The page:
This is pretty childish fare for the most part, but some it is amusing, especially when H7-25 starts pulling a ONE FROGGY EVENING on the Sheriff when he tries to tell anyone that the kiddie alien has incredible powers. I can see where the constant slapstick brawling would provide much entertainment for undiscriminating viewers under ten years of age, and Spencer seems to genuinely be having a good time working with young Guffey. Seven-year-old Guffey, in his first film after CLOSE ENCOUNTERS OF THE THIRD KIND, was from Georgia and even at this young age, never intended on acting as a full-time gig. There's an interview with him on YouTube where he talks about how CLOSE ENCOUNTERS got him all this notoriety at a very young age, leading to him being offered the role as Danny in THE SHINING and his parents turned it down. Clearly, they went with this Italian film simply because it was being filmed close to home and over the summer when Guffey was out of school. Georgia saw a lot of Italian film activity during this period, with many films shot in Atlanta and Savannah from 1978-80 (THE VISITOR, CANNIBAL APOCALYPSE, CITY OF THE LIVING DEAD, and others), and numerous Atlanta landmarks are on display in SHERIFF: the downtown area, with the Equitable building and Peachtree Plaza, and H7-25 is captured by Briggs outside the Atlanta-Fulton County Stadium, the now-demolished former home of the Atlanta Braves. And, as if the casting of Guffey wasn't a blatant enough nod to CLOSE ENCOUNTERS, H7-25's alien family has made arrangements to meet him at Stone Mountain, noted for its Confederate Memorial carving of Stonewall Jackson, Robert E. Lee, and Jefferson Davis.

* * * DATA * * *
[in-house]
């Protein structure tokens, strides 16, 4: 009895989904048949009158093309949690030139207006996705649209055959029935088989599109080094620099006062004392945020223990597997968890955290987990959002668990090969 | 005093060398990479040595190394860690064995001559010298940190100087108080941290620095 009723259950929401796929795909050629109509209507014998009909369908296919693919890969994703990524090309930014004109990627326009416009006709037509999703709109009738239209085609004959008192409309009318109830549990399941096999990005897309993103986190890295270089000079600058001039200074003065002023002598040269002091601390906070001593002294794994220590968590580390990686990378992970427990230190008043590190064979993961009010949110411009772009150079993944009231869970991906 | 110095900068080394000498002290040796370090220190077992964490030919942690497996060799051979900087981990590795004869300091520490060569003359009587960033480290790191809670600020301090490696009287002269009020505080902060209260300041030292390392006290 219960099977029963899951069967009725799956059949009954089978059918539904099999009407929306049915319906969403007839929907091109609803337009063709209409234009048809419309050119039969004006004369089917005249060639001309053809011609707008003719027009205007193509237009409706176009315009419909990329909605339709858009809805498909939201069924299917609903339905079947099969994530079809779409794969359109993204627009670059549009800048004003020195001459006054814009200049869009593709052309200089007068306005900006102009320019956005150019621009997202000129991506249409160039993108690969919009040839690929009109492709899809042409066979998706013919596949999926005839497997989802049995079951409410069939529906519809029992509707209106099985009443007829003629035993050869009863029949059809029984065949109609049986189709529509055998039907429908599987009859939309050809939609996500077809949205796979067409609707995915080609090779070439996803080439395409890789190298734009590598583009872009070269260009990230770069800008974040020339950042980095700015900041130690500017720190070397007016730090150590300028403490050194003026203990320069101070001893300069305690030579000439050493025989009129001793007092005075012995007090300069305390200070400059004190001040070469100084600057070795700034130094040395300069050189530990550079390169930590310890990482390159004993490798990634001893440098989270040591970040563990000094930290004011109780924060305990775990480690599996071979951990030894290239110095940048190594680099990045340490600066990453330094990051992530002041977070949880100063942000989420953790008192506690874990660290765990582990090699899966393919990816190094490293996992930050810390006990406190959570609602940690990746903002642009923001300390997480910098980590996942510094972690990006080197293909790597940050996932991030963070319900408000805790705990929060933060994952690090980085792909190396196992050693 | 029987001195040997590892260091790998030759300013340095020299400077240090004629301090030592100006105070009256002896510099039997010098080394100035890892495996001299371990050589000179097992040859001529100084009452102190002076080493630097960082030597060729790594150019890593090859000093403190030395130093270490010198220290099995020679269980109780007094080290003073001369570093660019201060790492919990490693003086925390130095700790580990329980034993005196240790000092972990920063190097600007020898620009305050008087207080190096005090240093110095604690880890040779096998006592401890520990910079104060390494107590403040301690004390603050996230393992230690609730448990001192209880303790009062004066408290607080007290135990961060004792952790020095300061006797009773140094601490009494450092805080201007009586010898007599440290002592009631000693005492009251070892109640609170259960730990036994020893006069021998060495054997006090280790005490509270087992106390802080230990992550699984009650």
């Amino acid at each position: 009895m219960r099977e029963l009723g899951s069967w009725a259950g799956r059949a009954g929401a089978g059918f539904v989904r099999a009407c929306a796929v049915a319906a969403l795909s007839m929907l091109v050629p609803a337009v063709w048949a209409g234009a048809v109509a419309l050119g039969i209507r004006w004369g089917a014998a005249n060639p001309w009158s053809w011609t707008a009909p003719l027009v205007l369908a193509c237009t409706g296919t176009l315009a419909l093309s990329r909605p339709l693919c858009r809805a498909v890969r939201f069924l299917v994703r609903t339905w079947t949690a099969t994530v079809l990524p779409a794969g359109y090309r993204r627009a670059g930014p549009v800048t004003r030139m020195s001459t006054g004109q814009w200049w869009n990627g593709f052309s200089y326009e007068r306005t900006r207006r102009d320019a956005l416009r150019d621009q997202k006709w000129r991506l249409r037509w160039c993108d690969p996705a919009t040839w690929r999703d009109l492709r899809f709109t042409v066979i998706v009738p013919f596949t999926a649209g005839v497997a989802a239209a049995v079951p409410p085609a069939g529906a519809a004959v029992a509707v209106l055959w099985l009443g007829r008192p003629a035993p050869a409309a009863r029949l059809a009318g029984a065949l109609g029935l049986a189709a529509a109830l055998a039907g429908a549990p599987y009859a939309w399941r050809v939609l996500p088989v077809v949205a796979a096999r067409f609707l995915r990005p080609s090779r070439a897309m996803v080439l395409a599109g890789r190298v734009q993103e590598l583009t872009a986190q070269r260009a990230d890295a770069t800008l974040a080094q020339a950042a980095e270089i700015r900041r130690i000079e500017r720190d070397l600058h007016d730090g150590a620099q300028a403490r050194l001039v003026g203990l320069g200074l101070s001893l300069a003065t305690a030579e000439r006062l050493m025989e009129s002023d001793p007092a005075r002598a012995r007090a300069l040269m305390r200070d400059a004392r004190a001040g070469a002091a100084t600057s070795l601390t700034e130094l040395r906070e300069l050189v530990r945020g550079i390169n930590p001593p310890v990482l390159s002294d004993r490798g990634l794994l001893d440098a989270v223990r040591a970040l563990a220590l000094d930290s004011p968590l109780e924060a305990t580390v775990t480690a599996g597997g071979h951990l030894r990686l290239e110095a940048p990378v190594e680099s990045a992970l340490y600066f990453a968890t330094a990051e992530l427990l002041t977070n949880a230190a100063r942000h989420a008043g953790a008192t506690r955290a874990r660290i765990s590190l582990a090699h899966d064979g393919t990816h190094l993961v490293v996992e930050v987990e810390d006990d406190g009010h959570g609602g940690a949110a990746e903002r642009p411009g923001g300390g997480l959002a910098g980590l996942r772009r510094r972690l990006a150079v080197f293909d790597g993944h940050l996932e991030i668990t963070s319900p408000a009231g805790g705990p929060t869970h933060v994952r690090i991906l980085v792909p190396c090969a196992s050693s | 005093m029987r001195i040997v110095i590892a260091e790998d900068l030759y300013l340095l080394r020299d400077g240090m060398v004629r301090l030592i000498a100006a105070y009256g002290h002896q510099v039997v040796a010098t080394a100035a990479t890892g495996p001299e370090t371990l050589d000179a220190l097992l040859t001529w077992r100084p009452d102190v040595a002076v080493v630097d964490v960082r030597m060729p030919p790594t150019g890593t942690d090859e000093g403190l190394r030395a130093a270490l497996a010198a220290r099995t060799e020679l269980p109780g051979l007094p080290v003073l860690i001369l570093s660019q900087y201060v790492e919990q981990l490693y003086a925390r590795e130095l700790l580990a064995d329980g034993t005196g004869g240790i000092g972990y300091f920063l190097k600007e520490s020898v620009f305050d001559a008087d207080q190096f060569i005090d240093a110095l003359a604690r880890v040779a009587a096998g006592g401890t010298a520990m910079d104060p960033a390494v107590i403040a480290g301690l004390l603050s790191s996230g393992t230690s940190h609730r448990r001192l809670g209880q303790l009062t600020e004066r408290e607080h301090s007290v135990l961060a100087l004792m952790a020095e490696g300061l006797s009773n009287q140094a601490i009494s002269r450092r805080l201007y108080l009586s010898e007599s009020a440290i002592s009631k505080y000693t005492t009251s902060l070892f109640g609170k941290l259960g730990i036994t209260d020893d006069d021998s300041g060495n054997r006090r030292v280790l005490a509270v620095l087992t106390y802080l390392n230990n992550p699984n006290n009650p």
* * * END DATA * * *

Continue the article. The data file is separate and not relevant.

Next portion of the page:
THE SHERIFF AND THE SATELLITE KID appears to have gone straight to TV in the US, but was a big enough hit in Europe to bring Spencer back to Atlanta to reunite with Guffey and director Michele Lupo for a 1980 sequel, titled WHY DID YOU PICK ON ME?, aka EVERYTHING HAPPENS TO ME. It's largely more of the same, with H7-25 coming back to Earth to visit Sheriff Hall, who gets a job in another town, rechristening the boy "Charlie," and passing him off as his nephew. This time, H7-25 is being pursued by evil alien robots led by Robert Hundar, while Hall tries to deal with a predictably wacky motorcycle gang that seems like an annoying version of the Village People. Juvenile antics ensue, along with more downtown Atlanta sightseeing and a return trip to the Atlanta Six Flags, plus the unique sight of Bud Spencer drinking a can of Tab, visiting a Kentucky Fried Chicken, and, briefly near the end, doing what looked suspiciously like The Robot. The first film was hardly a model of narrative cohesion, but the sequel is all over the place, with large portions of the running time devoted to Spencer dealing with the motorcycle gang (including a sequence in a Mexican restaurant where he goes undercover as a bartender) and he and Guffey are split up for a good chunk of the film, which may be an indication that the filmmakers didn't have as much access to the young actor the second time around, as he perhaps didn't want to waste a second summer vacation making another bad ripoff of a classic film in which he starred. While both THE SHERIFF AND THE SATELLITE KID and WHY DID YOU PICK ON ME? are available from bootleg DVD outfits, neither has officially been released on home video in the US. I'm not even sure if WHY DID YOU PICK ON ME? was even granted the straight-to-television release in the US that its predecessor received.